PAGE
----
One advantage of living in a nation like Britain is that it occasionally produces a point of view that has not occurred to Americans. The current discussion in America on mass culture has been concerned mainly with its effect on the psyche of the distraught middle class and its unfortunate offspring. But the British have been wondering about another aspect of the problem: What is the effect of mass culture on the working class and its particular way of life? Evidently giving up the middle class as lost, and trained to a keen sense of differences in class behavior, some of the British are concerned about what is happening to the worker in the age of the big screen, the big prize, and the big boom. A recent book, Richard Hoggart’s The Uses of Literacy, has focused attention on the problem by attempting to show that the values embodied in British working-class culture are now under sustained attack. If it is a book with many flaws, at least it releases one from the tyranny of middle-class Narcissism.
British working-class life, as Hoggart describes it, is characterized by a sense of place. Men live in and belong to a particular locality, usually no more than a very small number of streets. “Life centres on the groups of known streets, on their complex and active group life .. . [It is] an extremely Iocal life in which everything is remarkably near… [The worker] is more likely to change his place of work than his place of living: he belongs to a district more than to one works.” The sense of place and of knowing where you are—is this not the very reverse of subtopia?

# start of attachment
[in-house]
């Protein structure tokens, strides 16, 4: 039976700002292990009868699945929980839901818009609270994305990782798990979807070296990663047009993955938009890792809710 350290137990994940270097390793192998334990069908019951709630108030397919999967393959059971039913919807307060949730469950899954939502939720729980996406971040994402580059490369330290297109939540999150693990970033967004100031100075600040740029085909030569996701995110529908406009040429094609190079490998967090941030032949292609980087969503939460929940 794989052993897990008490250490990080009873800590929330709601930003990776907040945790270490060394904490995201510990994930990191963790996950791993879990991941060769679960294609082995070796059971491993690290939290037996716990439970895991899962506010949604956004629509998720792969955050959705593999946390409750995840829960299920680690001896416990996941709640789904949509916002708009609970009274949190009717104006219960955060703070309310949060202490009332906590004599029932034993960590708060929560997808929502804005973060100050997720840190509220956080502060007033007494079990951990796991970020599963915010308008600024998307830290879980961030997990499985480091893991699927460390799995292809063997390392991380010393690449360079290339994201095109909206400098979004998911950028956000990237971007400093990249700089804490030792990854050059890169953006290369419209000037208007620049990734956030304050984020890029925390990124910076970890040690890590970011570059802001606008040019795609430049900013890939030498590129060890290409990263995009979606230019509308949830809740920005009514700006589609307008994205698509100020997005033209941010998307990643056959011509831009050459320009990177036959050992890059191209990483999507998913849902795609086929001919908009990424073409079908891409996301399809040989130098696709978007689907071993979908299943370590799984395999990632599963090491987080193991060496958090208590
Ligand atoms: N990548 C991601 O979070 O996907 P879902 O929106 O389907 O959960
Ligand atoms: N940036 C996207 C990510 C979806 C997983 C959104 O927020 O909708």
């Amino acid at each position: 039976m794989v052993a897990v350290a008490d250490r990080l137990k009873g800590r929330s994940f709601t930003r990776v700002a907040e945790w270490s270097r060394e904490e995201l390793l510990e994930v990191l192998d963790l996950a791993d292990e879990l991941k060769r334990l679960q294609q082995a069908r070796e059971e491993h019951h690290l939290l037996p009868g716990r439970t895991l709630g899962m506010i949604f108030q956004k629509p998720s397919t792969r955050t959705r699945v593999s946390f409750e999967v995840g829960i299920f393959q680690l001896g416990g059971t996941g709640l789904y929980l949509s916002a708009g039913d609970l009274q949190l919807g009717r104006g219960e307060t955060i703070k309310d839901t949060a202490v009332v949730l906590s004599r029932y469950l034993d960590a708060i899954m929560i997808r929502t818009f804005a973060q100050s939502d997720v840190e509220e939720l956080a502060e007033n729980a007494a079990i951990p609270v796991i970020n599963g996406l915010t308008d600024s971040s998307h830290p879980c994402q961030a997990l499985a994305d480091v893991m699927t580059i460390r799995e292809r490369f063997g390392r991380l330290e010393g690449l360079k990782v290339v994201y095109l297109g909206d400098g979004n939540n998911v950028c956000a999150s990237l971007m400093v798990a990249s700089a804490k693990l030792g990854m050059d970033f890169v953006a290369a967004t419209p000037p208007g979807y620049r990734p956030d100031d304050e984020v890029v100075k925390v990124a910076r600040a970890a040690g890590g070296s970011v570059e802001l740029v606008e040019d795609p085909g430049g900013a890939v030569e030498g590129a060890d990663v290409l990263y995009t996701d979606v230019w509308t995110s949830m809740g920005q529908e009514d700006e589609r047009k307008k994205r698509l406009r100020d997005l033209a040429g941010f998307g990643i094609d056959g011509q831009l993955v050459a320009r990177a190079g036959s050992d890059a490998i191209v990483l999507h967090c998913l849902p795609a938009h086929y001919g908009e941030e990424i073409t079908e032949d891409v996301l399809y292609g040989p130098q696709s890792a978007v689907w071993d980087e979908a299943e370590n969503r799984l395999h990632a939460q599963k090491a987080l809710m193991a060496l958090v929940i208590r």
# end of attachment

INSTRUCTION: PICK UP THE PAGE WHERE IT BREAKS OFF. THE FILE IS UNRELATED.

Then there is the opposition the British workers have traditionally felt between “Them and Us.” Distrust of the outside world is combined with a sense of uniqueness to create and maintain an atmosphere of exclusiveness. The outside world—which includes not only, say, the Bank of England but also the motor bus which goes past their known streets— is the unknown and strange; assumed to be hostile, it is best left alone. Withdrawing into “Us” therefore becomes not only an instinctive act but the means of drawing the bonds even closer. Hoggart maintains that this traditional working-class culture is not so much a matter of community as it is a “sense of group warmth” that is not to be found outside the working class. The “Them-Us” antithesis is simply a generalized expression of this feeling. As a result, efforts to step outside the group way of behavior are heavily paid for. Being sent to Coventry is still probably the most terrifying weapon a trade union can use against a recalcitrant worker, and its roots lie not in an administrative fiat from Transport House but in the feeling that if you are not one of Us you are one of Them. Conformity beyond the extent of middle-class conformity lies at the heart of this culture: “There may be little of the competitive urge to keep up with th...
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